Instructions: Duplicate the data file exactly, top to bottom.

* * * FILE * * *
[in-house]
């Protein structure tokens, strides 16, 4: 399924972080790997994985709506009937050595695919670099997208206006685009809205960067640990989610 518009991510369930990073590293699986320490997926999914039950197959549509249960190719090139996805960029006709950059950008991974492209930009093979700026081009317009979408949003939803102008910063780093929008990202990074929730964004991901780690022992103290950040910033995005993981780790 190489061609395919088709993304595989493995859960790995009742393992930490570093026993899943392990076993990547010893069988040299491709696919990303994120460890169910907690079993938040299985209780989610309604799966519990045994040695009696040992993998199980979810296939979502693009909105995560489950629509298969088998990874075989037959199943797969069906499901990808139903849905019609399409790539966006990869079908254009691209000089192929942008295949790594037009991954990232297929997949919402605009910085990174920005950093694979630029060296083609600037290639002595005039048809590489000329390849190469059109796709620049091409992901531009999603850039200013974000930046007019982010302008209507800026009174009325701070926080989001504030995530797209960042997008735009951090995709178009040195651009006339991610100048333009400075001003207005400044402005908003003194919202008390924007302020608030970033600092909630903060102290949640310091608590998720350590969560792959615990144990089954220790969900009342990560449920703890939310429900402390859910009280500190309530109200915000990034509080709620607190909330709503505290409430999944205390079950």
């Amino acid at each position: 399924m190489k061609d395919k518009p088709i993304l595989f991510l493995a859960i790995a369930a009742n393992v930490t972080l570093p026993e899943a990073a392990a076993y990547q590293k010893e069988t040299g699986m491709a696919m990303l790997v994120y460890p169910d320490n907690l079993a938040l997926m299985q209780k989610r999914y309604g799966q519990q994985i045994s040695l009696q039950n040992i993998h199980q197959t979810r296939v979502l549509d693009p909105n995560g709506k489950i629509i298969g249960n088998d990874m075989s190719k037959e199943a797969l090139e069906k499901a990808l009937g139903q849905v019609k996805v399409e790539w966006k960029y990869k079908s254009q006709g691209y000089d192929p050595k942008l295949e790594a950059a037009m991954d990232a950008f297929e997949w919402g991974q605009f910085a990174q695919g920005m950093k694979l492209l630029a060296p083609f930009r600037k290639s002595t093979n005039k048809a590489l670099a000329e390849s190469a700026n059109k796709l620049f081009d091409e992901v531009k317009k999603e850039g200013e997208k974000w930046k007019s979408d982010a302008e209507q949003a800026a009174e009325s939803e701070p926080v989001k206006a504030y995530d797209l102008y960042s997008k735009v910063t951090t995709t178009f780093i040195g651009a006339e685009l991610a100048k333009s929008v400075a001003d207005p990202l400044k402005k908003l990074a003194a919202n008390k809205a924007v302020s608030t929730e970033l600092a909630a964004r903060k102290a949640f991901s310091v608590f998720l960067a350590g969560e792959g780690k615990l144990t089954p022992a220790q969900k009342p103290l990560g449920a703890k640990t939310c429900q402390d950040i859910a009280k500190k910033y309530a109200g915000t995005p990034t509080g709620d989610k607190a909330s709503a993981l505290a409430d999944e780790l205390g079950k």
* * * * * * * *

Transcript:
[in-house]
């Protein structure tokens, strides 16, 4: 399924972080790997994985709506009937050595695919670099997208206006685009809205960067640990989610 518009991510369930990073590293699986320490997926999914039950197959549509249960190719090139996805960029006709950059950008991974492209930009093979700026081009317009979408949003939803102008910063780093929008990202990074929730964004991901780690022992103290950040910033995005993981780790 190489061609395919088709993304595989493995859960790995009742393992930490570093026993899943392990076993990547010893069988040299491709696919990303994120460890169910907690079993938040299985209780989610309604799966519990045994040695009696040992993998199980979810296939979502693009909105995560489950629509298969088998990874075989037959199943797969069906499901990808139903849905019609399409790539966006990869079908254009691209000089192929942008295949790594037009991954990232297929997949919402605009910085990174920005950093694979630029060296083609600037290639002595005039048809590489000329390849190469059109796709620049091409992901531009999603850039200013974000930046007019982010302008209507800026009174009325701070926080989001504030995530797209960042997008735009951090995709178009040195651009006339991610100048333009400075001003207005400044402005908003003194919202008390924007302020608030970033600092909630903060102290949640310091608590998720350590969560792959615990144990089954220790969900009342990560449920703890939310429900402390859910009280500190309530109200915000990034509080709620607190909330709503505290409430999944205390079950």
């Amino acid at each position: 399924m190489k061609d395919k518009p088709i993304l595989f991510l493995a859960i790995a369930a009742n393992v930490t972080l570093p026993e899943a990073a392990a076993y990547q590293k010893e069988t040299g699986m491709a696919m990303l790997v994120y460890p169910d320490n907690l079993a938040l997926m299985q209780k989610r999914y309604g799966q519990q994985i045994s040695l009696q039950n040992i993998h199980q197959t979810r296939v979502l549509d693009p909105n995560g709506k489950i629509i298969g249960n088998d990874m075989s190719k037959e199943a797969l090139e069906k499901a990808l009937g139903q849905v019609k996805v399409e790539w966006k960029y990869k079908s254009q006709g691209y000089d192929p050595k942008l295949e790594a950059a037009m991954d990232a950008f297929e997949w919402g991974q605009f910085a990174q695919g920005m950093k694979l492209l630029a060296p083609f930009r600037k290639s002595t093979n005039k048809a590489l670099a000329e390849s190469a700026n059109k796709l620049f081009d091409e992901v531009k317009k999603e850039g200013e997208k974000w930046k007019s979408d982010a302008e209507q949003a800026a009174e009325s939803e701070p926080v989001k206006a504030y995530d797209l102008y960042s997008k735009v910063t951090t995709t178009f780093i040195g651009a006339e685009l991610a100048k333009s929008v400075a001003d207005p990202l400044k402005k908003l990074a003194a919202n008390k809205a924007v302020s608030t929730e970033l600092a909630a964004r903060k102290a949640f991901s310091v608590f998720l960067a350590g969560e792959g780690k615990l144990t089954p022992a220790q969900k009342p103290l990560g449920a703890k640990t939310c429900q402390d950040i859910a009280k500190k910033y309530a109200g915000t995005p990034t509080g709620d989610k607190a909330s709503a993981l505290a409430d999944e780790l205390g079950k």